Display Containers

Many sand collectors choose to display some, or even all, of their sand collection. They usually do this by keeping individual sand samples inside small bottles or similar containers, often whatever they can lay their hands on, either made from clear glass or plastic. The choice of display containers available is many and varied and tends to depend on what is readily available to the collector. Cost may also be a factor that affects choice.

Choosing a display container is very much down to personal preference, in fact, some collectors make do with small self-seal polythene bags, which work after a fashion but are less than ideal for open display, say on a shelf or inside a display cabinet. There is always the risk of spillage, more so than rigid containers.

When selecting a container for display, one of the first things to consider is capacity. Containers can be found with capacities from a little as 3 ml to as large as you want. However, a good way of decided what capacity to choose is to base your choice on the standard measure used by sand collectors world wide – that of the 35 mm film canister – about 30 ml of sand.

Your choice of display container will effect how your samples are actually displayed, for example, round bottomed test tubes are difficult to stand upright. If you go for flat bottomed tubes this is not so much an issue. If you intend to label your containers, they need to be large enough to take a label without obscuring the contents too much.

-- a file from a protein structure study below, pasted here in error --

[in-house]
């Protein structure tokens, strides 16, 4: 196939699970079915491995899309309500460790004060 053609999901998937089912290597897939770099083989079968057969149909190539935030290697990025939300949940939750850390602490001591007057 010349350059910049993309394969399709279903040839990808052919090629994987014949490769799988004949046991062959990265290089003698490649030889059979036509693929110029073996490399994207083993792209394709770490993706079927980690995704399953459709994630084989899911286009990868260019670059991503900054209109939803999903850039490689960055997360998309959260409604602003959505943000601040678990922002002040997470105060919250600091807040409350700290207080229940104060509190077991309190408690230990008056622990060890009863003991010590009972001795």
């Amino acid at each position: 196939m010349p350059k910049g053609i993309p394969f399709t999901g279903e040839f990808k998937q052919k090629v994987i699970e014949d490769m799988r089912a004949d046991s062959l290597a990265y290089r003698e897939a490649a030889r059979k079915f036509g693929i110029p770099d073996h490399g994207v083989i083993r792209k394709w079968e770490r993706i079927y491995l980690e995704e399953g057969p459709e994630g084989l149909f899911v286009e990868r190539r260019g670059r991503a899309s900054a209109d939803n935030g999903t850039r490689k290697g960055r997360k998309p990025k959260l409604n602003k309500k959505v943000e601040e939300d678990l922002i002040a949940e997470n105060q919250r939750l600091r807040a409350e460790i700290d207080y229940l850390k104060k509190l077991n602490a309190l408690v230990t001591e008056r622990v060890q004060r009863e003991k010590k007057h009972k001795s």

Finding a ready supply of containers is not difficult when you have access to the Internet. A quick search of laboratory consumable suppliers will usually be fruitful. Depending on the size and type of container, they can be bought between 5 and 30 pence each, making the purchase of large quantities reasonable. Such containers are usually sold in batches of 100 or 1000 with the latter being more economical. I would always advise purchasing the larger quantities, so that you entire collection will be in the same size and type of container.

To display my own samples of sand, I’ve gone for 15 ml glass vials fitted with push-fit plastic caps. Bought in batches of 100, they work out at just over 35 pence each, including the cap, making the storage and display of large numbers of samples reasonable economic and hopefully they should be readily available in the future as the collection grows. They are also available from a range of suppliers. Being glass they are not prone to scratching from sharp sand but on the down side they are brittle and need treated carefully.

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